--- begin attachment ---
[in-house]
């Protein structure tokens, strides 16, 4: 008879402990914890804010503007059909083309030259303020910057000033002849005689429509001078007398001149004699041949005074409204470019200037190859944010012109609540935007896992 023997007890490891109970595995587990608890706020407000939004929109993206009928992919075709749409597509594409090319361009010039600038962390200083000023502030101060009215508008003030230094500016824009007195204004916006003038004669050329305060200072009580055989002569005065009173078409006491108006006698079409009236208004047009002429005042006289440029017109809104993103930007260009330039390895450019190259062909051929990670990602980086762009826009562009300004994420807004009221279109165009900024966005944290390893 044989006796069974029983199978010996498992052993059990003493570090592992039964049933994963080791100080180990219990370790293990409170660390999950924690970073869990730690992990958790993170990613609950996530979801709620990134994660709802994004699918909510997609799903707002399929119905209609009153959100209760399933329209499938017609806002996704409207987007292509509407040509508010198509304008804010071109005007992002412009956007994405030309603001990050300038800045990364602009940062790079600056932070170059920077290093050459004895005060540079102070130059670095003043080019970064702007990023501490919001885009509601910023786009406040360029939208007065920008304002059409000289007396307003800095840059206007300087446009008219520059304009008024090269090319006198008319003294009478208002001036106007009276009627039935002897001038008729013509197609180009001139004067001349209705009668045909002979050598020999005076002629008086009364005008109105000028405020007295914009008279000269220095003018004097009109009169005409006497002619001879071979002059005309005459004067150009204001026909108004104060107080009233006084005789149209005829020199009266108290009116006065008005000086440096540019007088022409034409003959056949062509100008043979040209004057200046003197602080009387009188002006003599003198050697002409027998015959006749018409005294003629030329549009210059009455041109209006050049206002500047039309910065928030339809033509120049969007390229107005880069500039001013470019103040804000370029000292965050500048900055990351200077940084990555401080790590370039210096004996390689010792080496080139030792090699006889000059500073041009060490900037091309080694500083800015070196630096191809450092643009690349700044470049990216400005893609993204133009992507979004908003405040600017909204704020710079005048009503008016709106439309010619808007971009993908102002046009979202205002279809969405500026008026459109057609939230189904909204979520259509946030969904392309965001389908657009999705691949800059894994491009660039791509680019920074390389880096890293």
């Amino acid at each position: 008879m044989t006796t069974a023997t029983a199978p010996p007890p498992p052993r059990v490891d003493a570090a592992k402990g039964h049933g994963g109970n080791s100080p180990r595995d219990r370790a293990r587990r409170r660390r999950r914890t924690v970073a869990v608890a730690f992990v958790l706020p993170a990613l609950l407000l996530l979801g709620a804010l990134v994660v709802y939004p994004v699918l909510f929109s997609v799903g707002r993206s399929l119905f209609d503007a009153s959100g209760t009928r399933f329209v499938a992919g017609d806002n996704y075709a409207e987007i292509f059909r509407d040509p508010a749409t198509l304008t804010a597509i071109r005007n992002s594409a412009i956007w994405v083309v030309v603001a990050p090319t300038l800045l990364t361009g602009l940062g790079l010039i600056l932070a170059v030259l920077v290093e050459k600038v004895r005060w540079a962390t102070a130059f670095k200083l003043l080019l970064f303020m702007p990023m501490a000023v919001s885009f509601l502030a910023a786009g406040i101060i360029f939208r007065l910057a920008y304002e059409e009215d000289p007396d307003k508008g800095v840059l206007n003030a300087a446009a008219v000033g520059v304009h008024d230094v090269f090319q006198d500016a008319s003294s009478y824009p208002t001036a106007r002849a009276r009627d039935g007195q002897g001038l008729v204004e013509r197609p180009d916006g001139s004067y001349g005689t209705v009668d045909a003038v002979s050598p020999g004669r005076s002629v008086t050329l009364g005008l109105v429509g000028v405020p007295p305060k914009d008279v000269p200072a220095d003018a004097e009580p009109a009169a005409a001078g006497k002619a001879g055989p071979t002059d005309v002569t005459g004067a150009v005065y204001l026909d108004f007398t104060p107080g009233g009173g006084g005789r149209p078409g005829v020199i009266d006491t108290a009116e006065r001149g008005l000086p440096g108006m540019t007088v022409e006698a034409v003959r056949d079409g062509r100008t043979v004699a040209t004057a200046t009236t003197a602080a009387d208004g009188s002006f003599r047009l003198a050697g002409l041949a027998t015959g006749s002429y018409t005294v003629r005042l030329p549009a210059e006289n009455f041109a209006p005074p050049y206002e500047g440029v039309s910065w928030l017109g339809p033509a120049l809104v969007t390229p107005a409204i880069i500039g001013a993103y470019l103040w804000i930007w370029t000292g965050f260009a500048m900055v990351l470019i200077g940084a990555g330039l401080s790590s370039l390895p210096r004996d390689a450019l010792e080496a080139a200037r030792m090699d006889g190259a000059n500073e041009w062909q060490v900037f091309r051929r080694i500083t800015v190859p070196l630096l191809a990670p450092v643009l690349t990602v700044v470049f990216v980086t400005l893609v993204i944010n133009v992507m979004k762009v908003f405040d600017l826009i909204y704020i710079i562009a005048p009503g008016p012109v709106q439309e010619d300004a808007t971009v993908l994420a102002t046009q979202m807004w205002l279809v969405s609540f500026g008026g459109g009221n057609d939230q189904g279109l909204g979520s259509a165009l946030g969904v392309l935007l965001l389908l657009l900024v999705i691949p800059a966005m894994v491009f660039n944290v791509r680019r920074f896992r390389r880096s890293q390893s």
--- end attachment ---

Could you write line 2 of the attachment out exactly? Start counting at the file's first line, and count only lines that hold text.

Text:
């Protein structure tokens, strides 16, 4: 008879402990914890804010503007059909083309030259303020910057000033002849005689429509001078007398001149004699041949005074409204470019200037190859944010012109609540935007896992 023997007890490891109970595995587990608890706020407000939004929109993206009928992919075709749409597509594409090319361009010039600038962390200083000023502030101060009215508008003030230094500016824009007195204004916006003038004669050329305060200072009580055989002569005065009173078409006491108006006698079409009236208004047009002429005042006289440029017109809104993103930007260009330039390895450019190259062909051929990670990602980086762009826009562009300004994420807004009221279109165009900024966005944290390893 044989006796069974029983199978010996498992052993059990003493570090592992039964049933994963080791100080180990219990370790293990409170660390999950924690970073869990730690992990958790993170990613609950996530979801709620990134994660709802994004699918909510997609799903707002399929119905209609009153959100209760399933329209499938017609806002996704409207987007292509509407040509508010198509304008804010071109005007992002412009956007994405030309603001990050300038800045990364602009940062790079600056932070170059920077290093050459004895005060540079102070130059670095003043080019970064702007990023501490919001885009509601910023786009406040360029939208007065920008304002059409000289007396307003800095840059206007300087446009008219520059304009008024090269090319006198008319003294009478208002001036106007009276009627039935002897001038008729013509197609180009001139004067001349209705009668045909002979050598020999005076002629008086009364005008109105000028405020007295914009008279000269220095003018004097009109009169005409006497002619001879071979002059005309005459004067150009204001026909108004104060107080009233006084005789149209005829020199009266108290009116006065008005000086440096540019007088022409034409003959056949062509100008043979040209004057200046003197602080009387009188002006003599003198050697002409027998015959006749018409005294003629030329549009210059009455041109209006050049206002500047039309910065928030339809033509120049969007390229107005880069500039001013470019103040804000370029000292965050500048900055990351200077940084990555401080790590370039210096004996390689010792080496080139030792090699006889000059500073041009060490900037091309080694500083800015070196630096191809450092643009690349700044470049990216400005893609993204133009992507979004908003405040600017909204704020710079005048009503008016709106439309010619808007971009993908102002046009979202205002279809969405500026008026459109057609939230189904909204979520259509946030969904392309965001389908657009999705691949800059894994491009660039791509680019920074390389880096890293």